So your church is “evangelical.” But is it evangelistic? Here are seven ways you as a pastor can build an evangelistic culture that’s about more than baptism numbers.
While many churches would consider themselves to be evangelical, I have personally found very few of these same churches to have a strong evangelistic culture.
I wouldn’t evaluate this through the number of conversions reported by churches. That is solely the work of the Holy Spirit. Instead, I suggest we look at some key indicators of an evangelistic culture from Scripture.
One of the greatest evangelists in church history, the Apostle Paul, gives us seven characteristics of a local church with an evangelistic culture. This isn’t a comprehensive list in any way, but I hope it is helpful nonetheless.
1. Preach Jesus.
Nothing defines local church culture more than the preached Word. And nothing is more central to a strong evangelistic culture than proclaiming the person and work of Jesus.
That’s why Paul describes his preaching ministry as “Jesus Christ and him crucified,” communicated “not in plausible words of wisdom, but in the demonstration of the Spirit and of power” (1 Cor. 2:2, 4).
A church with a healthy culture of evangelism may hear scores of different sermons every year, but there’s one message in every sermon: Jesus saves sinners so that they may worship him.
2. Lead by example on mission.
Paul says it this way: “I have become all things to all people that by all means I might save some. I do it all for the sake of the gospel, that I may share with them in its blessings” (1 Cor. 9:22-23).
The lead pastor who lives locally like a missionary gets that an evangelistic culture is both taught and caught. Paul lived obediently to Jesus among both the religious and irreligious people in his world. Without compromising his faith, he lived in a manner that connected with lost people culturally. Then he walked through the open door where the gospel of Jesus confronts local cultural sin in a compelling way.
A church with a robust culture of evangelism does the same, and the pastor effectively leading a church with an evangelistic culture does so by example.
Some may push back and say, “I am not gifted evangelistically,” or even, “I am not first an evangelist, I am a pastor.” But you could make the same case for Timothy in the Bible—the very same guy Paul exhorts to “do the work of an evangelist, fulfill your ministry” (2 Tim. 4:6).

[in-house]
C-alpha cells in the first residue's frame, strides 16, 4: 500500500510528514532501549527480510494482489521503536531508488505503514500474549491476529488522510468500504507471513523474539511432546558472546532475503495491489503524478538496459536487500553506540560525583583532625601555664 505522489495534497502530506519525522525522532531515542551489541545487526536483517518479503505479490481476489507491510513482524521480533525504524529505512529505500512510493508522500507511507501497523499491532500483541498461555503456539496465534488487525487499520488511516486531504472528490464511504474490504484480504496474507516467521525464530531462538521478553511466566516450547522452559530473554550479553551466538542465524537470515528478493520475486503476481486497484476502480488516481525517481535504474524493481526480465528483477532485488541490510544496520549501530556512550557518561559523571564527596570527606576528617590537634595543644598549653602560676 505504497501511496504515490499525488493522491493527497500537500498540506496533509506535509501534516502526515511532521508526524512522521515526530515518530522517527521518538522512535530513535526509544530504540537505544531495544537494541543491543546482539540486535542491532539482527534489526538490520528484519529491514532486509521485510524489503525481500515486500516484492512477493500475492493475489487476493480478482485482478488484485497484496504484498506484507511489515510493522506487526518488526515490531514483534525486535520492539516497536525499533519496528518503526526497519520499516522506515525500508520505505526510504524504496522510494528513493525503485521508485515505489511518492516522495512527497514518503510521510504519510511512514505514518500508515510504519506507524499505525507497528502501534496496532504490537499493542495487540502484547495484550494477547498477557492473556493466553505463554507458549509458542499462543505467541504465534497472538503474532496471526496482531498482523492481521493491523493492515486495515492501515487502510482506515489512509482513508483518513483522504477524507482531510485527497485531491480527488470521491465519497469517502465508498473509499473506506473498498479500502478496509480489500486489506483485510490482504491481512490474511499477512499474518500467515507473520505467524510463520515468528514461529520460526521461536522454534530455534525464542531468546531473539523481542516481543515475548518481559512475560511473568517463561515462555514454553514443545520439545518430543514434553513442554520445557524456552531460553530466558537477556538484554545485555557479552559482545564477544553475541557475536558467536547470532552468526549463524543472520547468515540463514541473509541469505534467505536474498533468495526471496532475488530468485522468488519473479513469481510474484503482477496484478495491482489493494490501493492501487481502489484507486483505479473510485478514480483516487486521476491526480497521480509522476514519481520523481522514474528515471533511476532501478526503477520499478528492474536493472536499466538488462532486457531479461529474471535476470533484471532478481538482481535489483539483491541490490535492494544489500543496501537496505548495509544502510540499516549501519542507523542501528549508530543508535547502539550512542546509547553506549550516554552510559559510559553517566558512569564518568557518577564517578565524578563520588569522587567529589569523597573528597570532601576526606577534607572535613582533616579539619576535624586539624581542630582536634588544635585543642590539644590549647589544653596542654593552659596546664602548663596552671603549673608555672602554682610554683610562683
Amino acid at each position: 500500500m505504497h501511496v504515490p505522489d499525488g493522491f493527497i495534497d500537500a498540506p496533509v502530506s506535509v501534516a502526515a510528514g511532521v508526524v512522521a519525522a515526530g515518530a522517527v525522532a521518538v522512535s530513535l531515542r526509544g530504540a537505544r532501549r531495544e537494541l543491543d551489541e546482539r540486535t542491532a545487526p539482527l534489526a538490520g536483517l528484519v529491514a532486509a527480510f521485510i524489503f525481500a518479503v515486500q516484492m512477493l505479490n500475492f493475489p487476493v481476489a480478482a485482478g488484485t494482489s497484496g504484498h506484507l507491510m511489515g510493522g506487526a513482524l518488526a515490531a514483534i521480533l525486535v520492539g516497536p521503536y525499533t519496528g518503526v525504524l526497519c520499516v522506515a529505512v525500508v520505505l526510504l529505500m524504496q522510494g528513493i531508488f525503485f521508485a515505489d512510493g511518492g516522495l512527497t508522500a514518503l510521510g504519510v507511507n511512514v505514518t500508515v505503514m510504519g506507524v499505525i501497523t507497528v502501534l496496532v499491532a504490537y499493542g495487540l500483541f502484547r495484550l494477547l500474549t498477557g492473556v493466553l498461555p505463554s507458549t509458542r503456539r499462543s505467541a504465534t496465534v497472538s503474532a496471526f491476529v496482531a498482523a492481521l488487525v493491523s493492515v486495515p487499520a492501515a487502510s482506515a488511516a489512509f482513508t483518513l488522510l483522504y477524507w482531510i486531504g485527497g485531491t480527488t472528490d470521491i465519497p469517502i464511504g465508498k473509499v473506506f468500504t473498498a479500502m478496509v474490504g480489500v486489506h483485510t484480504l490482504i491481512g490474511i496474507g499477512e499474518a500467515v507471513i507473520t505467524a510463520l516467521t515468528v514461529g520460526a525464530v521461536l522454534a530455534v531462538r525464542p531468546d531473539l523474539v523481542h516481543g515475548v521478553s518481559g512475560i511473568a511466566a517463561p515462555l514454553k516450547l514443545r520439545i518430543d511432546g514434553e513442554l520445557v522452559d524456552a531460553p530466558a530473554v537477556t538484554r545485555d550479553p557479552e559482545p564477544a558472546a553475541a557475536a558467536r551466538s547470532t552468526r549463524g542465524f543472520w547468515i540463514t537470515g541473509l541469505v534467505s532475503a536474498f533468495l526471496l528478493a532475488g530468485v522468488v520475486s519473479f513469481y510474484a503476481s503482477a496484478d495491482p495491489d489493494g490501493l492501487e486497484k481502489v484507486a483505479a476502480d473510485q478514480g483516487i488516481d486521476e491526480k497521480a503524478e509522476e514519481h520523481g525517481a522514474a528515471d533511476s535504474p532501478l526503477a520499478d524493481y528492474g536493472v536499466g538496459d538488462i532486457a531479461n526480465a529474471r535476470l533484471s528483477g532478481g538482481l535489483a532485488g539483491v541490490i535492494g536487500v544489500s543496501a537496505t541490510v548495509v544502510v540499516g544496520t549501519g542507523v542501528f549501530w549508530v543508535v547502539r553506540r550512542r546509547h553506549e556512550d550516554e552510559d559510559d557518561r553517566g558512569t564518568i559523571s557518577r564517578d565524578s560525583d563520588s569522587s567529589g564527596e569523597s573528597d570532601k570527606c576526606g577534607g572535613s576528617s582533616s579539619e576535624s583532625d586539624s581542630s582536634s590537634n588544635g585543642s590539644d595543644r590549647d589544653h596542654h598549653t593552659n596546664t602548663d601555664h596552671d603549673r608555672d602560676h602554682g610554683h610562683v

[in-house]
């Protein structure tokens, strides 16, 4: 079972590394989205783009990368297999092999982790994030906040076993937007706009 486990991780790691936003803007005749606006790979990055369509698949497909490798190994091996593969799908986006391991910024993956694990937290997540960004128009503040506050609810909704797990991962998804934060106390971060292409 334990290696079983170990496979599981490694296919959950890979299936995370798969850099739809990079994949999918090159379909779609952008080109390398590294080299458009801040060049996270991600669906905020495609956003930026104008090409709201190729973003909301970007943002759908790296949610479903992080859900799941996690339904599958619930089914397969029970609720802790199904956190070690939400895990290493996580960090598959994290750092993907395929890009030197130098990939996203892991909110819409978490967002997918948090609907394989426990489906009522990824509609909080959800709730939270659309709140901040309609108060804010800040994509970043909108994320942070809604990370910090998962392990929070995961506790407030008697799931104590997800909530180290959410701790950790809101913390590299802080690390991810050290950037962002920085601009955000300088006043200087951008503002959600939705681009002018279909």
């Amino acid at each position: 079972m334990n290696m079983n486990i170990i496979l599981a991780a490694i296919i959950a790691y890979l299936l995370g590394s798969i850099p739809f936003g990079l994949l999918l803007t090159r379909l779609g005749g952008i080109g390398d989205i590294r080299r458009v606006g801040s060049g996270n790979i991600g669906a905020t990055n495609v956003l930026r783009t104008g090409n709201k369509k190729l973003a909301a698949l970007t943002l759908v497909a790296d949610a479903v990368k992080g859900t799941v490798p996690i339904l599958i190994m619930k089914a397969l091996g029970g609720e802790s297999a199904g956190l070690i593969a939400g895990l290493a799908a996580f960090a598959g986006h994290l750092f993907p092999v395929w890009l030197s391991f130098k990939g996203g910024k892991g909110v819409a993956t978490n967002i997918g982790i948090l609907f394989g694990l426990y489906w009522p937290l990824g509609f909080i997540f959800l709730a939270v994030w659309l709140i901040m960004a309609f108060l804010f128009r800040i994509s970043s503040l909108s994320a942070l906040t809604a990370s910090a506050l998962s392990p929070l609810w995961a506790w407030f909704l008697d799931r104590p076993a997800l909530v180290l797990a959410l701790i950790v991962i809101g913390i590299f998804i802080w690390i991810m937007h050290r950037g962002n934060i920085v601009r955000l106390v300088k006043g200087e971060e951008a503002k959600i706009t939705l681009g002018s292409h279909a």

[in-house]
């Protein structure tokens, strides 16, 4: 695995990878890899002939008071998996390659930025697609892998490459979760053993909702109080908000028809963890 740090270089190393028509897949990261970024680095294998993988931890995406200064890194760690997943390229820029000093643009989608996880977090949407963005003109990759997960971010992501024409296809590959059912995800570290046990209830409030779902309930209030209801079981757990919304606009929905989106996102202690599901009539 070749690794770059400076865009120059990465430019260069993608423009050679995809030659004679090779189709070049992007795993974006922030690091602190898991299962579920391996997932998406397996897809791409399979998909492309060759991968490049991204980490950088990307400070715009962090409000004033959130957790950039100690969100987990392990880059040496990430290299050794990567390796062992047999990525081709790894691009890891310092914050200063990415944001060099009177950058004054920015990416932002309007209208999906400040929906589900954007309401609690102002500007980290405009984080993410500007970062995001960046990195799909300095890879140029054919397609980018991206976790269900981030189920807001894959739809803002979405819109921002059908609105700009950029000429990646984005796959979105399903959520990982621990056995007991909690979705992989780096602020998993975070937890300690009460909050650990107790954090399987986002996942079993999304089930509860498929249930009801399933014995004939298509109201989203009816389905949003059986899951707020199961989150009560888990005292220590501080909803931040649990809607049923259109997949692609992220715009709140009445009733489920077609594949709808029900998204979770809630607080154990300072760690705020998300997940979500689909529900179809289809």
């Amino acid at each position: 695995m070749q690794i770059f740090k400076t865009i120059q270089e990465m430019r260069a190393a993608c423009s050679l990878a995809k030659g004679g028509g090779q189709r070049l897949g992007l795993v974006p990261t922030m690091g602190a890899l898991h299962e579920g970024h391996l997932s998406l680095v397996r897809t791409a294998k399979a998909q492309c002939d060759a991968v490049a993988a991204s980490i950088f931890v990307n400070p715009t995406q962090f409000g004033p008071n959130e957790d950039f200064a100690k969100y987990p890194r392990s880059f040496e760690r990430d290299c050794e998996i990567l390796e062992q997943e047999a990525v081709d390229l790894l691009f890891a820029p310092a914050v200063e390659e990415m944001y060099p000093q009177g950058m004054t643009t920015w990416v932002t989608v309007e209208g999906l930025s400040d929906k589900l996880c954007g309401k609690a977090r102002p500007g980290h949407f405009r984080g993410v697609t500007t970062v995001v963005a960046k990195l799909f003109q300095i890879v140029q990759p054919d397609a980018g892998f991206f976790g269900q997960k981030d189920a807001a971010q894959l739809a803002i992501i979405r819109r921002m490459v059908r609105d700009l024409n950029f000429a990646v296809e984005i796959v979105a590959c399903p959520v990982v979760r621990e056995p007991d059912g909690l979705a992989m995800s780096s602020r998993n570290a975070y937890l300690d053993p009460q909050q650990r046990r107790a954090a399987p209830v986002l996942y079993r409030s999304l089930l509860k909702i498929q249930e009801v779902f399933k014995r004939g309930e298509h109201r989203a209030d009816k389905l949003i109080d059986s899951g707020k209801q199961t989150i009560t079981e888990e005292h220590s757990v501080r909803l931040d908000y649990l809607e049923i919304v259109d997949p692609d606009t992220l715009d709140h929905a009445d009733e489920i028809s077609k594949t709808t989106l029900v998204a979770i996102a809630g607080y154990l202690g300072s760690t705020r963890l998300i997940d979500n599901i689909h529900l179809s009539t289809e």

3. Welcome unbelievers.
As Paul confronts the Corinthian church about their gatherings, he warns them about confusing those among them who don’t yet know Jesus:
If, therefore, the whole church comes together and all speak in tongues, and outsiders or unbelievers enter, will they not say that you are out of your minds? But if all prophesy, and an unbeliever or outsider enters, he is convicted by all and called to account by all, the secrets of his heart are disclosed, and so, falling on his face, he will worship God and declare that God is really among you. (1 Cor. 14:23-25)
A church with an evangelistic culture will consistently have unbelievers present in services, and communication to them will be both biblical and clear, with an opportunity to respond.
4. Love one another persuasively.
Jesus made this point: “By this all people will know that you are my disciples, if you have love for one another” (John 13:35).
Paul, the evangelist, Apostle and follower of Jesus, sums up his strategic purpose statement to Timothy by saying, “The aim of our charge is love that issues from a pure heart and a good conscience and a sincere faith” (1 Tim. 1:5).
The best apologetic for the truth of the gospel is when those who believe it love each other in ways those who deny it can’t. People in churches who love lost people also love each other in an affectionate and active way.
5. Develop leaders.
Paul tells his protégé Timothy to develop other pastors: “What you have heard from me in the presence of many witnesses, entrust to faithful men who will be able to teach others also” (2 Tim. 2:2).
Paul instructs Timothy to be more than a disciple-making pastor. He is to be a pastor-making pastor (those “able to teach” are biblically elders or pastors according to 1 Timothy 3:2). I have noticed through the years that churches that emphasize evangelism also produce a significant number of pastors who serve locally and are sent out globally. They embrace the multiplication of Christians, members and leaders.
6. Get everyone involved according to their gifts.
Diversity and unity come together in churches that do evangelism well. Evangelism is a team sport, and members contribute in different ways but toward a single goal.
The plan of “each one reach one” isn’t necessarily biblical and probably isn’t practical. Some will share the gospel boldly and effectively. Others will serve more powerfully than they will ever speak.
When individual gifts and influences are aligned together on mission, evangelistic momentum results. Paul says it this way: “For as in one body we have many members, and the members do not all have the same function, so we, though many, are one body in Christ, and individually members of one another” (Rom. 12:4-5).
7. Be persistent.
A church with a robust evangelistic culture is patient and persistent. They don’t change strategies with every new breeze of methodology. The focus is on health and longevity rather than change and explosive growth.
Persistence requires walking in the same direction day after day and year after year. These churches plant seeds knowing only Jesus can produce a harvest. That’s precisely why Paul exhorts us this way: “Let us not grow weary of doing good, for in due season we will reap if we do not give up” (Gal. 6:9). Much of evangelism is about never giving up.